Is “reverse racism” keeping Filipino couple from adopting a Métis child?

By , on October 2, 2013

“It is reverse racism,” says Paul Walsh.

Paul Walsh is an attorney representing a Filipino-Canadian couple in Winnipeg who are in the middle of a dirty legal battle for the child they considered their own for the last two years.

The 2 ½ year old little boy is part Métis, one of the constitutionally recognized and protected Aboriginal peoples of Canada.

The custody fight began when Manitoba’s Métis Child and Family Services Authority (MCFSA) deemed the Fil-Can couple as “culturally” unfit to raise the child, even after the child has been with them for two years of his life and refers to the couple lovingly as “Mama” and “Papa.”

“And it is a tragedy for this little boy,” Walsh said.

“I suppose the Métis people would prefer to put a positive spin on it, but I don’t know how you can have positive racism,” he continued. “They will say it is cultural rather than racist, but we all know what the facts are and the facts are this: I have two Filipino clients that are ideal parents that can’t adopt a child of Métis background — no matter how long that child has been in their care, because they are not culturally appropriate.”

The couple and MCFSA gave their arguments with an independent arbitrator and a decision is expected by September 27th.

The legal battle-slash-mess has been gaining spectators and raising questions about adoption not just in Canada but all over the world.

Is cultural heritage really important? How did the kid end up living with the couple for so long before family services decided they were actually not the right people to raise the little boy? Is this an issue of parenting abilities or (reverse) racism?

According to MCFSA chief executive officer Billie Schibler, the agency’s aim is to match a Métis child with a foster family who identifies themselves as Métis as well.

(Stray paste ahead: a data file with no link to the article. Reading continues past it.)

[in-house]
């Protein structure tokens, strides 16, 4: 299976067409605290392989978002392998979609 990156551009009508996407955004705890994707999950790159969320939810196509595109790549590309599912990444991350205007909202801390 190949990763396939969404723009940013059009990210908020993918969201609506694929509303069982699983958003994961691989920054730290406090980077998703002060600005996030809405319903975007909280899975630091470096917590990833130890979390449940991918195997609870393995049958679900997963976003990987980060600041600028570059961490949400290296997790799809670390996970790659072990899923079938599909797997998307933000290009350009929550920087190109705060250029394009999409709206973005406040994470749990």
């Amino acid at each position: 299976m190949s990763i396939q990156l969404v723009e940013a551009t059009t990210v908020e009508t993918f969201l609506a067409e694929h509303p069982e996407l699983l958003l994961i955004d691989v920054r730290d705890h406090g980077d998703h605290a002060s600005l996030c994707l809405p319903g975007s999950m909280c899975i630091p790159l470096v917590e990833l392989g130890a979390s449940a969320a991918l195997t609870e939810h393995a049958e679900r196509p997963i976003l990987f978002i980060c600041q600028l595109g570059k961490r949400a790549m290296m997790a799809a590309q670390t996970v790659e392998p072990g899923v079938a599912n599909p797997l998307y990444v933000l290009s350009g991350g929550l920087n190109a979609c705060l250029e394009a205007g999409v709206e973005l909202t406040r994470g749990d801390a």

“We refer to it as ’60s Scoop,’” Ms. Schibler tells Jon O’Connor of the National Post.

“Thousands of children were taken away from their culture and their communities, and a lot of communities are still suffering the effects of that,” she explained.

From 1960s to the 1980s, thousands of Métis children were taken from their foster families and brought to other places, even as far as the United States, only to be raised by non- Métis parents and family members.

“Our children are the spirit of our communities. If you don’t have that spirit, if you don’t have children in your life, you lose all purpose in life,” Schibler noted.

Though this may be the sad history that gave birth to the MCFSA, some people can’t help but disagree with their mandate. Some people like the little boy’s biological mother.

“Right now the people he’s (little boy) with, he sees them as his parents. To him, it doesn’t matter what color or race they are… Why should it matter to anyone else?” she asked.

“I’d be really sad if people could just open the door and say goodbye to a child that they have cared for without there being some feeling of loss,

“But, again, I don’t think it has to be the end for them. If everybody is doing this right, the [MCFSA] will see that these [Fil-Can couple] are people who need to be involved in the adoptive child’s life… It doesn’t matter what your culture is,” the mother explained.

On the other hand, the MCFSA disagrees. To them, culture matters and it matters a lot. Schibler also insists that the parents know what they were getting themselves into two years ago–that nothing’s final until the court of law agrees.

Whether it matters or not, an innocent kids life is at stake, and perhaps there are just some things that are beyond the court of law or a government-recognized agency to declare.

With report from Joe O’Connor, National Post